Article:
The next morning, remove the cannabis flower pouch from the simple syrup and set aside in the fridge until needed. Should last no more than a week. If the syrup starts jumping around in your fridge and speaking lost languages of the Brazilian rainforest, throw it out immediately… 

Part 2: Vietnamese Style Lemonade

I use only freshly squeezed lemons plus the cannabis infused simple syrup… That’s it! You’ll need 2-3 dozen lemons for this part of the recipe… sweetness to taste. Remember the simple syrup has weed in it, so if it gets on your hands, you’re going to get super stoned. 

Recipe: New Orleans Style-Fizzy Pharmacy Punch


  • 1 Quart of Vietnamese Style Lemonade 
  • 1 Cup THC infused Simple Syrup (I do ½-1 oz. of cannabis per cup of simple)
  • Coconut Water Ice Cubes- Freeze a tray of coconut water overnight in an ice cube tray, inside two freezer bags- so they won’t smell like your garlic pasta, lurking in the back of the fridge for a month. it’s back there. I know. I can smell it from here in NJ…. 
  • Fresh Mint, well washed and picked over
  • Sparkling water
  • Pinch of Kosher Salt, and then another pinch. 
  • Creole Style Bitters, like Peychaud’s


  1. Prepare the Vietnamese Lemonade with the THC infused Simple Syrup and a couple pinches of Kosher Salt
  2. Add Sparkling Water to taste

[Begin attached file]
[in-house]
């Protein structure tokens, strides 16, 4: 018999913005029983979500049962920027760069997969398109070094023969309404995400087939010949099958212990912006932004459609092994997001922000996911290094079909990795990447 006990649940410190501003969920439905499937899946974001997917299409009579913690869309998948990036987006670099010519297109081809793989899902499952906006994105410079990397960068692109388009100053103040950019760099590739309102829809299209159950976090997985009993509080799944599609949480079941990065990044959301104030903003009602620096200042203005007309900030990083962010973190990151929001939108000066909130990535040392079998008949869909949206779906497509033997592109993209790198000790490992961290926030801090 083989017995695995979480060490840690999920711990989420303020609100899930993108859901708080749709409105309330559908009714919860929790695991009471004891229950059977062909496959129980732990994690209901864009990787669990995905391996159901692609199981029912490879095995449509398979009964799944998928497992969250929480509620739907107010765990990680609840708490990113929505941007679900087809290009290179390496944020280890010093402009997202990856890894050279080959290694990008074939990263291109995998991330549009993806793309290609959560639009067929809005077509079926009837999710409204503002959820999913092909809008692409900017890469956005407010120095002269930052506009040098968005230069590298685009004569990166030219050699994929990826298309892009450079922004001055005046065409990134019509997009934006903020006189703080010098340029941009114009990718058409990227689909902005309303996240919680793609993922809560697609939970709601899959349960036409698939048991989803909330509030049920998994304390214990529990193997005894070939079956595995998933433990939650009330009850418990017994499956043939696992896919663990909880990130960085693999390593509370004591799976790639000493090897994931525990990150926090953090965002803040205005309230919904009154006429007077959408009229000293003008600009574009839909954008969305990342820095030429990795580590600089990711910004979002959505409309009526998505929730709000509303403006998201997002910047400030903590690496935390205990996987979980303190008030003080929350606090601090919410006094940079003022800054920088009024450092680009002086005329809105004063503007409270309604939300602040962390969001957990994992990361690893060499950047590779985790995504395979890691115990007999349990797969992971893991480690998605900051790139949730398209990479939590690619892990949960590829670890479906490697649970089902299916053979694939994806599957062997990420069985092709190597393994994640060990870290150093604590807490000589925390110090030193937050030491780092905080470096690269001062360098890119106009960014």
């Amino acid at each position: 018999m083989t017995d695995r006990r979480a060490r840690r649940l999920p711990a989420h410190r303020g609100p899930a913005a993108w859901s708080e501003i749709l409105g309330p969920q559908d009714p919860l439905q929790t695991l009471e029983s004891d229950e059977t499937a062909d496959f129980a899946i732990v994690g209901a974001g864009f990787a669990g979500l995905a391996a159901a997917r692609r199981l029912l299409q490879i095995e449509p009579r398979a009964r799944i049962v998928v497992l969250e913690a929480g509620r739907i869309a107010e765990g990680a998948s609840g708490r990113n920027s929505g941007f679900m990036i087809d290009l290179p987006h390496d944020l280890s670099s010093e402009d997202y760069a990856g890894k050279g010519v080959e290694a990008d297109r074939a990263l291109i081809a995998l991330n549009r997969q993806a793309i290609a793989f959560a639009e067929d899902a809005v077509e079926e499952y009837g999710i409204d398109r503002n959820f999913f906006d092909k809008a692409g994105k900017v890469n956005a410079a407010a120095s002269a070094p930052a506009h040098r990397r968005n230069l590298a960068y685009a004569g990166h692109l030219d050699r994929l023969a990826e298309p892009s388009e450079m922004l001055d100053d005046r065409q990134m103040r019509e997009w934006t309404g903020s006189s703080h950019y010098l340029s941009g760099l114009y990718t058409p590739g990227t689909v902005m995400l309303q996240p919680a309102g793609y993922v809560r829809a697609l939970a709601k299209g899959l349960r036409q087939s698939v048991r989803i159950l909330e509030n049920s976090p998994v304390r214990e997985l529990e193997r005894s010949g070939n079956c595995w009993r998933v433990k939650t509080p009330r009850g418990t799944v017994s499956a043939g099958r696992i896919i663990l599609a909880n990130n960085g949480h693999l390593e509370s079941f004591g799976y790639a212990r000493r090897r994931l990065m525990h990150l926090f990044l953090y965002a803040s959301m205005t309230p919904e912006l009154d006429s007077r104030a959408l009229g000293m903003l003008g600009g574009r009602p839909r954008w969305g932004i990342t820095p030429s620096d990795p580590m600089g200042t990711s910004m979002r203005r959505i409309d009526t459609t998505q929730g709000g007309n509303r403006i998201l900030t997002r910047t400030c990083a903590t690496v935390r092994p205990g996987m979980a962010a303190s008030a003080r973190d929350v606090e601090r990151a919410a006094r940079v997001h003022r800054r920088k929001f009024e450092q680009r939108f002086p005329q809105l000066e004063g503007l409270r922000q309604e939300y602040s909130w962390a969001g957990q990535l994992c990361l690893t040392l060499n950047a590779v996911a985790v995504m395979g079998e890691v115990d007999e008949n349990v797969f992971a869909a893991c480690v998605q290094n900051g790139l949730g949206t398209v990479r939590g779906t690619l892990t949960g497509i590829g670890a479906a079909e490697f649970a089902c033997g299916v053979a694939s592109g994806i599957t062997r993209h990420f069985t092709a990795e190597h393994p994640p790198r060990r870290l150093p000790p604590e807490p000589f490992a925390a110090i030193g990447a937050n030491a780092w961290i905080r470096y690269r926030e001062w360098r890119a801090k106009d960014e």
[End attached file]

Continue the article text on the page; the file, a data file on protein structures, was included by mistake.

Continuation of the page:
3. Add the mint and stir gently to combine
  4. Add the Coconut Water Ice Cubes
  5. Add about thirty splashes of the Creole/Peychaud’s Bitters
  6. Stir Again

I love to serve this punch in teacups, preferably with my pinkies out. Do not under any circumstances wash your fingers in this THC laden punch. It’s strictly a sipped punch, not a finger bowl. 

This punch can also be served in a punch bowl. Under those exceptional circumstances, may I please suggest freezing a large cube of the coconut water, like a gallon sized milk carton filled with above mentioned coconut water, then frozen overnight. Remove the wrapper and add to a punch bowl. Build the punch around that frozen block of coconut water ice. As it melts, the magic really takes place. Yum. 

I estimate this punch won’t let you down. You will get stoned. I promise you that. There is a serious amount of weed in that simple syrup.